Negotiators are often taught that more options equal a more successful outcome. This is simply not true, the more options one has, the easier it is to become distracted from what is most important. In this week´s practice session we role-played a negotiation between two co-authors who had written a book on mathematics and statics in the business world. There were three main areas for the negotiation:
- The name of the book
- The time of launch
- Publishing house or self-publishing
There were several red herrings parading themselves as options; the promise of a top ten position in a chosen category, a positive phone call from an interested party, and a potential offer to market the book to an international audience.
All of these had one thing in common, nothing had been agreed upon. The difference between an option and an alternative is that an alternative must be thoroughly researched and concrete in nature. The alternative should offer a similar level of benefit to warrant consideration. The strength, not the number of your suite of alternatives determines your position in the negotiation. One great alternative is better than several unresearched options.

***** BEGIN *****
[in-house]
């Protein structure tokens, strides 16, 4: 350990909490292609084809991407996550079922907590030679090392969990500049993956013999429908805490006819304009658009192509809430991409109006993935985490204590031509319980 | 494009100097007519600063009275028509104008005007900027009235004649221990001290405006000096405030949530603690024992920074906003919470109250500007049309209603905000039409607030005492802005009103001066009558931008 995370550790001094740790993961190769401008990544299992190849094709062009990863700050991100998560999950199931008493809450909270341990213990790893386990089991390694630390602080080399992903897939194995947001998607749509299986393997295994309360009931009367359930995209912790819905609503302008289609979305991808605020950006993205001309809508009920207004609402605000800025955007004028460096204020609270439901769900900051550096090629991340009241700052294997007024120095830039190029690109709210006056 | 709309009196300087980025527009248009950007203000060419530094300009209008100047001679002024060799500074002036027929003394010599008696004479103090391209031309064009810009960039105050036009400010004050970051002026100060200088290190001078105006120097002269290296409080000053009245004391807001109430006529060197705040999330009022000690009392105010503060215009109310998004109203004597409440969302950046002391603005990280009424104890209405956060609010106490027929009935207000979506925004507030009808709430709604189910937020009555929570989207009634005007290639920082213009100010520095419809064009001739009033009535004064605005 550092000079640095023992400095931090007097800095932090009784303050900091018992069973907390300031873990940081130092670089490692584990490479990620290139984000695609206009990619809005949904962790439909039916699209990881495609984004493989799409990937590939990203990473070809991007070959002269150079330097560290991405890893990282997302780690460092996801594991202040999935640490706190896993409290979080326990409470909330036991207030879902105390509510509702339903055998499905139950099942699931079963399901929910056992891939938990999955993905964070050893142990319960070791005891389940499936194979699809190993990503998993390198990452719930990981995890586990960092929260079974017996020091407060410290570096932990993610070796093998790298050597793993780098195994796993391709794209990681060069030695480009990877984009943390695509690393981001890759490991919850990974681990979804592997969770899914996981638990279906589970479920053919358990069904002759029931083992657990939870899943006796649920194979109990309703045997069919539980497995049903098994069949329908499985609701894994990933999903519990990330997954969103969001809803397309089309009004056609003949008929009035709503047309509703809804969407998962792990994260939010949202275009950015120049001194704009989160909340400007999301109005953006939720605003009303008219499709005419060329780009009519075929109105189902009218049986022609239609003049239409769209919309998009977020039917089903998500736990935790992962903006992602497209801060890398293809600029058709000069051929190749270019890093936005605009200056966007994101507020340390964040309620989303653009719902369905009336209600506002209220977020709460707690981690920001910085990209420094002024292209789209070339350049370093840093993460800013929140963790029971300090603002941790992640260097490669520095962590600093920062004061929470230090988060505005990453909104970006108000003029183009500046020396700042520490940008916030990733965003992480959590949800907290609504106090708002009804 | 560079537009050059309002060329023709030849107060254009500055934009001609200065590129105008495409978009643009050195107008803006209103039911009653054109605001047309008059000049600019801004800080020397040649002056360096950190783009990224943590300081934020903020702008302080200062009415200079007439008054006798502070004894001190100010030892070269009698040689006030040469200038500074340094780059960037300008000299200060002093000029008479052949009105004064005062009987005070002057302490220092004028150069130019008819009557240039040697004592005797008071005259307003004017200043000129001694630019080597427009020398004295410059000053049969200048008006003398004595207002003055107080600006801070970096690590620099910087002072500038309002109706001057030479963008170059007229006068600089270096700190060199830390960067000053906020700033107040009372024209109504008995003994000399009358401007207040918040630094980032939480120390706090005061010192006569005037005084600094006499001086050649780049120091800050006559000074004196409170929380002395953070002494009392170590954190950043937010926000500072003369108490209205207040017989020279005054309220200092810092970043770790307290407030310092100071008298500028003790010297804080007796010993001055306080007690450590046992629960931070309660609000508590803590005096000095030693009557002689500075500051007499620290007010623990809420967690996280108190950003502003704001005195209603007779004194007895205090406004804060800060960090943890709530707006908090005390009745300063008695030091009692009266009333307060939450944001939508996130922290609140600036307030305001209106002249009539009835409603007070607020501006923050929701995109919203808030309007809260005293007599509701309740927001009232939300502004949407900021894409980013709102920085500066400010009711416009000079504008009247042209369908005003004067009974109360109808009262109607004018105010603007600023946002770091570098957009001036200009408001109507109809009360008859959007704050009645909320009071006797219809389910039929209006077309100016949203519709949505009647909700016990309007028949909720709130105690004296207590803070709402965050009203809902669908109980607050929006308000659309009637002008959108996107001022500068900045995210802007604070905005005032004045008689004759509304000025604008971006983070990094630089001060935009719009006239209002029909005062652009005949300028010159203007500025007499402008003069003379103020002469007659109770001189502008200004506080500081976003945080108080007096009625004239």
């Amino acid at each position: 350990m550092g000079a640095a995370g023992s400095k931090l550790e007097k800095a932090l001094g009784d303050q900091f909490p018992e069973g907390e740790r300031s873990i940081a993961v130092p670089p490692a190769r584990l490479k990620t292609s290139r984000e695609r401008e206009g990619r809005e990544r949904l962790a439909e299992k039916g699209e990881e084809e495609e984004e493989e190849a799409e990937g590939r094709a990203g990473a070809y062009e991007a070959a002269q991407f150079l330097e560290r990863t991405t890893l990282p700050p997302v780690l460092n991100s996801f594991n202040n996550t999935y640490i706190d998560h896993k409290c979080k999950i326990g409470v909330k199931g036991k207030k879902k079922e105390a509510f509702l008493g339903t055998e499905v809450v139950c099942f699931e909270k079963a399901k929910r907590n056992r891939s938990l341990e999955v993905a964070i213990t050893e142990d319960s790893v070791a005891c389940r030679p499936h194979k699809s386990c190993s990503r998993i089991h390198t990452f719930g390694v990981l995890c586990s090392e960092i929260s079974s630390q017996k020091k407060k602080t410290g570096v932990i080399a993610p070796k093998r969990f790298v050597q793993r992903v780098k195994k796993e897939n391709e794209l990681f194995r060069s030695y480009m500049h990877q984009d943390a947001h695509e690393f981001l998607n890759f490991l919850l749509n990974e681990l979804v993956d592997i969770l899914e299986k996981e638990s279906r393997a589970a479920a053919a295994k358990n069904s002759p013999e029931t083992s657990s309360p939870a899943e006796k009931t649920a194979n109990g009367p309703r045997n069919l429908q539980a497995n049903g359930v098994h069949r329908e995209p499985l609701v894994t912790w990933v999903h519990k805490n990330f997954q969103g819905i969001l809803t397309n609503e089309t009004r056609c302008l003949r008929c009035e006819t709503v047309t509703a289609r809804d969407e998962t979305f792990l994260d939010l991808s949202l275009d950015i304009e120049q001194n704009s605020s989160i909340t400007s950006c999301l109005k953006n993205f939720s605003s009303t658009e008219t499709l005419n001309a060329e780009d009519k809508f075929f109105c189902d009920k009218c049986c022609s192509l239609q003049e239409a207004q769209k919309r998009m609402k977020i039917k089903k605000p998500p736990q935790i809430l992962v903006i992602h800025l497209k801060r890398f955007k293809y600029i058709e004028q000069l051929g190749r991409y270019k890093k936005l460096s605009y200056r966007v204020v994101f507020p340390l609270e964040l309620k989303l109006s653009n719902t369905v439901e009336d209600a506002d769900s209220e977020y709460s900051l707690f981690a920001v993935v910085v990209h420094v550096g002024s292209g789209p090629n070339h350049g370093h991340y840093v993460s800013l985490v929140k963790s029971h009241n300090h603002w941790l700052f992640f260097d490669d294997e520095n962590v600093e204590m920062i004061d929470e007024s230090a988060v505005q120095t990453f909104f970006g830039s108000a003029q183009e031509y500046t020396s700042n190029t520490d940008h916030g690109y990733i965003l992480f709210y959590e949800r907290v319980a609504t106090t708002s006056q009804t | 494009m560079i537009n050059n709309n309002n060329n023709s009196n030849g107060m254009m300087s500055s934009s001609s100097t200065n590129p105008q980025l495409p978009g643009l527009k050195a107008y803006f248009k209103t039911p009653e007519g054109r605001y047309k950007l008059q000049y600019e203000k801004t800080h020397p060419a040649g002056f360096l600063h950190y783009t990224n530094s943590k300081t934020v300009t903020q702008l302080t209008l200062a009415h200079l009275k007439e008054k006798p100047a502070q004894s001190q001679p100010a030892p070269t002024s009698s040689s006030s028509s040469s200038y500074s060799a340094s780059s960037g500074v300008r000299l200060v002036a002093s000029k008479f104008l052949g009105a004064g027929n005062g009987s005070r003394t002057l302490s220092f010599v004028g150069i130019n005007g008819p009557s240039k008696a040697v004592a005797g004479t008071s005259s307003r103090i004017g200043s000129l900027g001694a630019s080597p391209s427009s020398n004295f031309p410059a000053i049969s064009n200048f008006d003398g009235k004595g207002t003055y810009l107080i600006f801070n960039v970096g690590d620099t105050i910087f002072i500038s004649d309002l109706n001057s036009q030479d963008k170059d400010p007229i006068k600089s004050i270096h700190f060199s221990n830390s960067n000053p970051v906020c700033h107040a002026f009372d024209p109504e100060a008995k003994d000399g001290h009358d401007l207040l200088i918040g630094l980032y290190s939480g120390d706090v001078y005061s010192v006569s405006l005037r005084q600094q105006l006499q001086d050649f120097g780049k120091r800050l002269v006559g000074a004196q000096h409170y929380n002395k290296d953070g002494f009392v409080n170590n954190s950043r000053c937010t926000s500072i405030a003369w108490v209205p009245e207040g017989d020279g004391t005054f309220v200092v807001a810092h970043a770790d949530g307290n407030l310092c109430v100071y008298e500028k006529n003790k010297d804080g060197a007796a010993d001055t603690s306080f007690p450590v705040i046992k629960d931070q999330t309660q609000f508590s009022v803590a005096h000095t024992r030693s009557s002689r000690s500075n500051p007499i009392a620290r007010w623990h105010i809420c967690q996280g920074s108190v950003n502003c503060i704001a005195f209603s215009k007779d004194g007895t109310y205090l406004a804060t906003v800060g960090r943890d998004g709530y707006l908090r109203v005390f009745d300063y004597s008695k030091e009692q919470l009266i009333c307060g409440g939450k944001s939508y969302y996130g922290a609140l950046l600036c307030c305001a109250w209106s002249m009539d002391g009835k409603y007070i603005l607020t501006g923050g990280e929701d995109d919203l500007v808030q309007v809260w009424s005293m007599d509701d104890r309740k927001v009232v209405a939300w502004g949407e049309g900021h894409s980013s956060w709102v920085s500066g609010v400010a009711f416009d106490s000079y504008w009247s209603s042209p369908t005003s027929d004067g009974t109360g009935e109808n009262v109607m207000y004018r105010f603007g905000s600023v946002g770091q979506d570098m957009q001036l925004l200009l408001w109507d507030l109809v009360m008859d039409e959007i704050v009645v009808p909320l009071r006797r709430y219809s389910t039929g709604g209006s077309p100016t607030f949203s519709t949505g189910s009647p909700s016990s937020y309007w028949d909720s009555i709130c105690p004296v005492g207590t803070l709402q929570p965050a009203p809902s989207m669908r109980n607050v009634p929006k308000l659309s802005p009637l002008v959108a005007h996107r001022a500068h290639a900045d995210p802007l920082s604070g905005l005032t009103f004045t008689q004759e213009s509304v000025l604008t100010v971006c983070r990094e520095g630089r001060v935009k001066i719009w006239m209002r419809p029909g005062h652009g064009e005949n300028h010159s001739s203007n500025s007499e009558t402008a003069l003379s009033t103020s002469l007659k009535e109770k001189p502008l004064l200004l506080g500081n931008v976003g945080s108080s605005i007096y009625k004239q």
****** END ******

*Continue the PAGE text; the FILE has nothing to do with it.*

In the case of the book publishing deal, none of our delegates was able to come to a negotiated agreement this week and the learning was great!